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Seminars»15.12.2016 - Alper Kiraz : Optofluidic Microresonators and Optofluidic Waveguides for Bio/Chemical Sensing and Energy Applications

15.12.2016 - Alper Kiraz : Optofluidic Microresonators and Optofluidic Waveguides for Bio/Chemical Sensing and Energy Applications

Optofluidic Microresonators and Optofluidic Waveguides for Bio/Chemical Sensing and Energy Applications

Alper Kiraz
Department of Physics, Koç University, İstanbul
15 December 2016, Thursday, 14:40
Cavid Erginsoy Seminar Room, Physics Department, 3rd floor

Abstract: Fluids possess unique properties for designing optical components and systems: (i) they have optically smooth interfaces and (ii) they provide a great flexibility in shape and refractive index. Optofluidics has recently emerged as an exciting new research field employing these unique properties of fluids to design optical components and systems that cannot be realized with classical solid-state materials. Optofluidic platforms usually exploit established design and manufacturing principles developed within the past two decades for the production of microfluidic chips. In this presentation, I will present some alternative approaches we have followed in my research group which can serve as inspirations for future optofluidic platforms. Microdroplets of water and other polar liquids take almost spherical shapes when standing on a superhydrophobic surface. With their truncated microsphere geometry, they act as optical microcavities hosting whispering gallery modes. I will summarize the novel spectral tuning techniques, and organic/bio emitting device concepts, we developed using microdroplets that are standing on a superhydrophobic surface or trapped using different manipulation methods. I will discuss the experiments we have performed on optical spectroscopy of microdroplets using tapered optical fibers. I will also discuss our results on hydrogen gas, humidity and ethanol sensing using other optical microresonators such as microsidks or microcylinders. We are also pursuing for obtaining liquid-core optofluidic waveguides based on total internal reflection of light in fluidic channels. For this purpose, we use liquid channels that are either embedded in hydrophobic silica aerogel or obtained after selective wetting of hydrophilic lines produced by laser ablation on a superhydrophobic surface. The results that I will describe were partially supported by TÜBİTAK Grants No: 105T500, 109T734, 110T803, 111T059, 112T972, and 115F446.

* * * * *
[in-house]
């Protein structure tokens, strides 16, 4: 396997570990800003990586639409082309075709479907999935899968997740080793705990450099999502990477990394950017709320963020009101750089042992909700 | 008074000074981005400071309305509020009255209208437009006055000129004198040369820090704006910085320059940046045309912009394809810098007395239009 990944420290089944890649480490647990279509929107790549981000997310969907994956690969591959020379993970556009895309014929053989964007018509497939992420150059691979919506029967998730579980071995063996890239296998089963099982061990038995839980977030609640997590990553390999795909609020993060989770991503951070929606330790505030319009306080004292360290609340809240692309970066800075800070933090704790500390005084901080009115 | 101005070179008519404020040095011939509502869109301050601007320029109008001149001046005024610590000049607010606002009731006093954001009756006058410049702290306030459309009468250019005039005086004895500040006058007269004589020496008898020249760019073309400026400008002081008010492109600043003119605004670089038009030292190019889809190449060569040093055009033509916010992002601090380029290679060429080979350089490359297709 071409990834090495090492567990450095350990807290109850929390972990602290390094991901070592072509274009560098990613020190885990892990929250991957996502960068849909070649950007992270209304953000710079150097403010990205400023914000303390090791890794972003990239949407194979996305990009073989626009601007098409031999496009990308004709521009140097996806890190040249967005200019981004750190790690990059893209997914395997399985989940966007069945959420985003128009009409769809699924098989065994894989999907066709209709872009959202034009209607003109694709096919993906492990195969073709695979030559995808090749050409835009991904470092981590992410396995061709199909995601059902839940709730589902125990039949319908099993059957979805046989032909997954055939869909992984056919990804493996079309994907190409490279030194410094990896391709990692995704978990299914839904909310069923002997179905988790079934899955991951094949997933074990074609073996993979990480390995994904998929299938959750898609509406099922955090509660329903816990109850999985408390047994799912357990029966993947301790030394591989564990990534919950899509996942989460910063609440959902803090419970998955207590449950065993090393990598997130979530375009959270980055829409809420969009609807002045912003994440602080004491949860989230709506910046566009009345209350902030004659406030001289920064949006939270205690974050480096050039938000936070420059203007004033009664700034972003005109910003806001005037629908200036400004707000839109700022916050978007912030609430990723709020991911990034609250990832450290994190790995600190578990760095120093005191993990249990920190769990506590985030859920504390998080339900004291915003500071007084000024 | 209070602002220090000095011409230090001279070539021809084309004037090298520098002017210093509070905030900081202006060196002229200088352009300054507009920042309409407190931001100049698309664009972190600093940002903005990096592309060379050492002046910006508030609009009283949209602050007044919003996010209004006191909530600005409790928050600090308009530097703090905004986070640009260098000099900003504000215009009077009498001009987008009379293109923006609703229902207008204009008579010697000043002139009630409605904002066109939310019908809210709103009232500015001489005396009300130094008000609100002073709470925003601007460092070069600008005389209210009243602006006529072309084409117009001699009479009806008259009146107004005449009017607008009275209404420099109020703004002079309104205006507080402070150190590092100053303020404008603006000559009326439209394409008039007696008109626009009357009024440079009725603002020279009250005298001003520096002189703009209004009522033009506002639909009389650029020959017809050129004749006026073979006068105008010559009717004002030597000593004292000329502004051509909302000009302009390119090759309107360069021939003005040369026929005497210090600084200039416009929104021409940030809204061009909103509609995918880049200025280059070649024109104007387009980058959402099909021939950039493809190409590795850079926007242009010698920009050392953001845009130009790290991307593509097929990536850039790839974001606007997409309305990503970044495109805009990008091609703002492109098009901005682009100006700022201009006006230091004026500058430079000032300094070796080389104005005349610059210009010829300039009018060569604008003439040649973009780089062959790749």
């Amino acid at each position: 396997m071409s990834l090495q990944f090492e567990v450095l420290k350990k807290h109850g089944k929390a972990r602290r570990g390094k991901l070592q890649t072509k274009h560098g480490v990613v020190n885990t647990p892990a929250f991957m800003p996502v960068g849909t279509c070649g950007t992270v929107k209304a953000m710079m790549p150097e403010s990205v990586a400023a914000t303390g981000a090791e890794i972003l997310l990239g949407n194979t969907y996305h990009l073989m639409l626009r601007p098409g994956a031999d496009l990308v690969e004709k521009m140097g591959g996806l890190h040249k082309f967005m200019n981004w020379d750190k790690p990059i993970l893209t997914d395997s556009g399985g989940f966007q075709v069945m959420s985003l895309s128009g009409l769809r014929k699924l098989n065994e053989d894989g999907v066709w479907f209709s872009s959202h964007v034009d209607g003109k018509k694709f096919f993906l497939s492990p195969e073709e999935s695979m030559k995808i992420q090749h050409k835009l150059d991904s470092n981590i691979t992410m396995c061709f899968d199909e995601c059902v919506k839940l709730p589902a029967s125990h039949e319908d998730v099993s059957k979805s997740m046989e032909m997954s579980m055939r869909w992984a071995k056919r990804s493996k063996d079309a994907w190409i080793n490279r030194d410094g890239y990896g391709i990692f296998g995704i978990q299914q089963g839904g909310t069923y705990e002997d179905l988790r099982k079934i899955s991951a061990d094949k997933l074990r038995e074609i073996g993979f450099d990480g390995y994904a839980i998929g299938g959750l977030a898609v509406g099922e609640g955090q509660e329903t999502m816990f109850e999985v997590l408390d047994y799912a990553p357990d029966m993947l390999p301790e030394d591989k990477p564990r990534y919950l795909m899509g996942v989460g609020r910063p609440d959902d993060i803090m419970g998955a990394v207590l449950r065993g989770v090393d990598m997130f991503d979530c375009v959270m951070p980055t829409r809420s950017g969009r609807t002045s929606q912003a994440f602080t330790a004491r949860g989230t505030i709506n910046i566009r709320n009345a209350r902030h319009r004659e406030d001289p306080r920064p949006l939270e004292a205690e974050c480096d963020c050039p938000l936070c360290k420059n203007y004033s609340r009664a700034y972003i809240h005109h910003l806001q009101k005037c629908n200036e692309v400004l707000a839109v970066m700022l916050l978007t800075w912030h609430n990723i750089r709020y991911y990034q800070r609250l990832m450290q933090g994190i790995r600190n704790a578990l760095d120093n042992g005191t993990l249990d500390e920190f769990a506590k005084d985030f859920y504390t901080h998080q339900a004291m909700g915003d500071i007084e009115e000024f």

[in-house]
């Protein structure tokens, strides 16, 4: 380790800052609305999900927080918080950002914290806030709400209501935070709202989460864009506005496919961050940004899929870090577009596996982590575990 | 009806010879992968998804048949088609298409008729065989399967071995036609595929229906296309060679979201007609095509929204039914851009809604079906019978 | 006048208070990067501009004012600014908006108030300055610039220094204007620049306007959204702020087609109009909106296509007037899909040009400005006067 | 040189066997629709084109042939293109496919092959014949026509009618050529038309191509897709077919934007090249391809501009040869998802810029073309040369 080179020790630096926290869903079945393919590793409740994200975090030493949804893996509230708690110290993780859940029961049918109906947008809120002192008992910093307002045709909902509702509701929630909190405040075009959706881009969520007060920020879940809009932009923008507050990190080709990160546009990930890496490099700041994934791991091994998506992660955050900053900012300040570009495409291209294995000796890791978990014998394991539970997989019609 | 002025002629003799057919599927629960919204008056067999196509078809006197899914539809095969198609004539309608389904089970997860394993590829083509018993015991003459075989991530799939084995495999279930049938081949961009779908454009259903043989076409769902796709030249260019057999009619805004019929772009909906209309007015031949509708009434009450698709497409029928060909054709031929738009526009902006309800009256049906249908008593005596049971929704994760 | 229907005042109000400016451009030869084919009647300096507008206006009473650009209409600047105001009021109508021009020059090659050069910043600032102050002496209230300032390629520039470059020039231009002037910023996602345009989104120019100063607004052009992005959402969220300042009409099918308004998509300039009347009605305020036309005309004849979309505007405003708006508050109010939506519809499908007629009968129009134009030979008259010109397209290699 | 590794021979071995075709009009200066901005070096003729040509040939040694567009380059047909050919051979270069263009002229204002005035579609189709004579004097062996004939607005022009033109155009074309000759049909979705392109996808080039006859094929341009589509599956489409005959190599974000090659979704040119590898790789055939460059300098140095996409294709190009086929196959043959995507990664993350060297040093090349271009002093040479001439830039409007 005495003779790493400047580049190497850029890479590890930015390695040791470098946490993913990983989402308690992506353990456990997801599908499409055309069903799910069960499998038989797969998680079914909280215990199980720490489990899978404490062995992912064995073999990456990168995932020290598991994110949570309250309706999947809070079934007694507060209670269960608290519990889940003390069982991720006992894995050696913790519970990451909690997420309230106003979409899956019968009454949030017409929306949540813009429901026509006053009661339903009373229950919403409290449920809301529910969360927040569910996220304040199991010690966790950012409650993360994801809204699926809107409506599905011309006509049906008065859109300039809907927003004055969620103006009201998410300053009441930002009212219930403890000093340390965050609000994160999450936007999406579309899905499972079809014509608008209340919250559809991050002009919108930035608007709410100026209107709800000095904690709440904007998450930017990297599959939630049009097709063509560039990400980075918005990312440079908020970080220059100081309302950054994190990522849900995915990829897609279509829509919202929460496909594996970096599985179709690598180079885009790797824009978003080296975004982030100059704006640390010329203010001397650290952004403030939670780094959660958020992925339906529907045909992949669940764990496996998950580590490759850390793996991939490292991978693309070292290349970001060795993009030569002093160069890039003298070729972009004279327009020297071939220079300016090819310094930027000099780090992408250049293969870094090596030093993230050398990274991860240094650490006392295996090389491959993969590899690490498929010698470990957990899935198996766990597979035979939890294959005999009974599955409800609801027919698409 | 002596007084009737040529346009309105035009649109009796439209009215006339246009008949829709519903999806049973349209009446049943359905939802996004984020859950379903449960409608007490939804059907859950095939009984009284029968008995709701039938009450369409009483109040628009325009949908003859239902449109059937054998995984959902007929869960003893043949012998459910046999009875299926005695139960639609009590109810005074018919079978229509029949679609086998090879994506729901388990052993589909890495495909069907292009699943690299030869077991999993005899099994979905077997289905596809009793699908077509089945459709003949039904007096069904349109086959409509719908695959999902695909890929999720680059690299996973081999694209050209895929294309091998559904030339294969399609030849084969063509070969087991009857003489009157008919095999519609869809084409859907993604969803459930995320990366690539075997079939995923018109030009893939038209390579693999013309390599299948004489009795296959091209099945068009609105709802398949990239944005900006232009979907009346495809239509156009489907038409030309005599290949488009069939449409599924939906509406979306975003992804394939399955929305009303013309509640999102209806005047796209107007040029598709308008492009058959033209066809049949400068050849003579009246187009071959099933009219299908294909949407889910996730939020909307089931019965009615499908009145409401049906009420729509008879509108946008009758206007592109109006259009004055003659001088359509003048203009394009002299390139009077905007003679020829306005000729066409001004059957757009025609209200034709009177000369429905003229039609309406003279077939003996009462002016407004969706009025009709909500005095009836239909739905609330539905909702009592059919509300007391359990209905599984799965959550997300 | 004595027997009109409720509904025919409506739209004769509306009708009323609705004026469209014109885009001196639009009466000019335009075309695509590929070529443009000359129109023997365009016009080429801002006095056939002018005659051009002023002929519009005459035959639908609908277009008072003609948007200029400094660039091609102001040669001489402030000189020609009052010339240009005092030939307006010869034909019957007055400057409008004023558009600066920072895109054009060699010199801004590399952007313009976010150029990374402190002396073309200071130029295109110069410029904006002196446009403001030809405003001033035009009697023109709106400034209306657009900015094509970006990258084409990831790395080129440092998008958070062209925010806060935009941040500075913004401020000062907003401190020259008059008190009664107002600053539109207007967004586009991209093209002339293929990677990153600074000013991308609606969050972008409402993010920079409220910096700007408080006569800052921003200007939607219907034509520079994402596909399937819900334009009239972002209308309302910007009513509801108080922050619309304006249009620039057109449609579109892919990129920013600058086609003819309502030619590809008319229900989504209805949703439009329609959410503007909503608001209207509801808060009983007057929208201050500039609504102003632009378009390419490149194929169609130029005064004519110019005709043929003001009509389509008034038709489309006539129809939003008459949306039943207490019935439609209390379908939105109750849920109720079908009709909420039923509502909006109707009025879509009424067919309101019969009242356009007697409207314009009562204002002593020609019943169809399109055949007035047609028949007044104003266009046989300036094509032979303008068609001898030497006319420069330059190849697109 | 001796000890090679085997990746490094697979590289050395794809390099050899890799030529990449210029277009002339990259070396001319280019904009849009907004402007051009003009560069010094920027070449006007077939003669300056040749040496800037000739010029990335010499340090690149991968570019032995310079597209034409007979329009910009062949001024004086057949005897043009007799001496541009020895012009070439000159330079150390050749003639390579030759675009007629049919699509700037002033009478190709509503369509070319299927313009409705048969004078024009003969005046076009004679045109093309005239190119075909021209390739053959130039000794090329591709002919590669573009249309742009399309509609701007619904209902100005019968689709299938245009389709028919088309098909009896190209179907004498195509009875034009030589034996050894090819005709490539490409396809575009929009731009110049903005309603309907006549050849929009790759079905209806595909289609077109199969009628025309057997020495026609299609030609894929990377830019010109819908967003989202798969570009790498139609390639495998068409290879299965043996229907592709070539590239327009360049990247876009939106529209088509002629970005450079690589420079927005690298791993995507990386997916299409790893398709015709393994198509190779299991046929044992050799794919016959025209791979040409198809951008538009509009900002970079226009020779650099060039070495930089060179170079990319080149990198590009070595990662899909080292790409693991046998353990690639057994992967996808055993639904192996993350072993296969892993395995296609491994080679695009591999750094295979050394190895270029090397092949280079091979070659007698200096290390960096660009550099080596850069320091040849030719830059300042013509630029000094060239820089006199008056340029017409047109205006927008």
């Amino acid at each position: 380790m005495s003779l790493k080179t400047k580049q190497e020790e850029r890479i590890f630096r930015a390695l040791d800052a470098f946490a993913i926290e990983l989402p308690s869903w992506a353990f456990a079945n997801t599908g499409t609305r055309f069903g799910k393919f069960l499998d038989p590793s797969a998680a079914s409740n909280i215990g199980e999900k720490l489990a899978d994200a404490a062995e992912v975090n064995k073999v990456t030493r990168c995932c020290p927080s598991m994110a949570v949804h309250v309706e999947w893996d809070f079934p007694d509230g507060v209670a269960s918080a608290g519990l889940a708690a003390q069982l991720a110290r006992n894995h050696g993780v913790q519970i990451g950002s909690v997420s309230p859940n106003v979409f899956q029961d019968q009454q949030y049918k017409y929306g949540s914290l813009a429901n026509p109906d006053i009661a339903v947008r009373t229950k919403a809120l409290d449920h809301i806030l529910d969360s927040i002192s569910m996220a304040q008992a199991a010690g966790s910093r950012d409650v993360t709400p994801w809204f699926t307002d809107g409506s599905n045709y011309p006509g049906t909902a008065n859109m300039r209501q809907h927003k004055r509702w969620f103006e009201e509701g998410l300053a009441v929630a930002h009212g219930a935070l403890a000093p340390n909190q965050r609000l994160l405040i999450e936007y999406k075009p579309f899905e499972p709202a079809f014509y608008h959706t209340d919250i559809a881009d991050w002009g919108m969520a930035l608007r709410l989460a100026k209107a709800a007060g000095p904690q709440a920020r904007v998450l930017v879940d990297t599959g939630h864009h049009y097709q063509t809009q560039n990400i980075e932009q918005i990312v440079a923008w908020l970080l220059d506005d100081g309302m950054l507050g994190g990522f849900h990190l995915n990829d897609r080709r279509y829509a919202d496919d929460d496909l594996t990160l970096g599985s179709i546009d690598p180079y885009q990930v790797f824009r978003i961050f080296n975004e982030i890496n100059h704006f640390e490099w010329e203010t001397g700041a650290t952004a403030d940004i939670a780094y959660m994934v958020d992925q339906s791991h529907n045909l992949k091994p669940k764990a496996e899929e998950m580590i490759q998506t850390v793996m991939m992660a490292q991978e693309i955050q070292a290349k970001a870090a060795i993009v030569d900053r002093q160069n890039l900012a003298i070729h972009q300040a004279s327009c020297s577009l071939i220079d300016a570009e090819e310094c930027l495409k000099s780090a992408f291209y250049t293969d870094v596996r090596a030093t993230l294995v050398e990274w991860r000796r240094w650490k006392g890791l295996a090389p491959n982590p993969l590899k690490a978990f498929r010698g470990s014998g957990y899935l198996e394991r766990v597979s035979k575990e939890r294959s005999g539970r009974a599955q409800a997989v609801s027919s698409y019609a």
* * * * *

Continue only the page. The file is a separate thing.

Reminder: Tea and cookies will be in the seminar room before the seminar.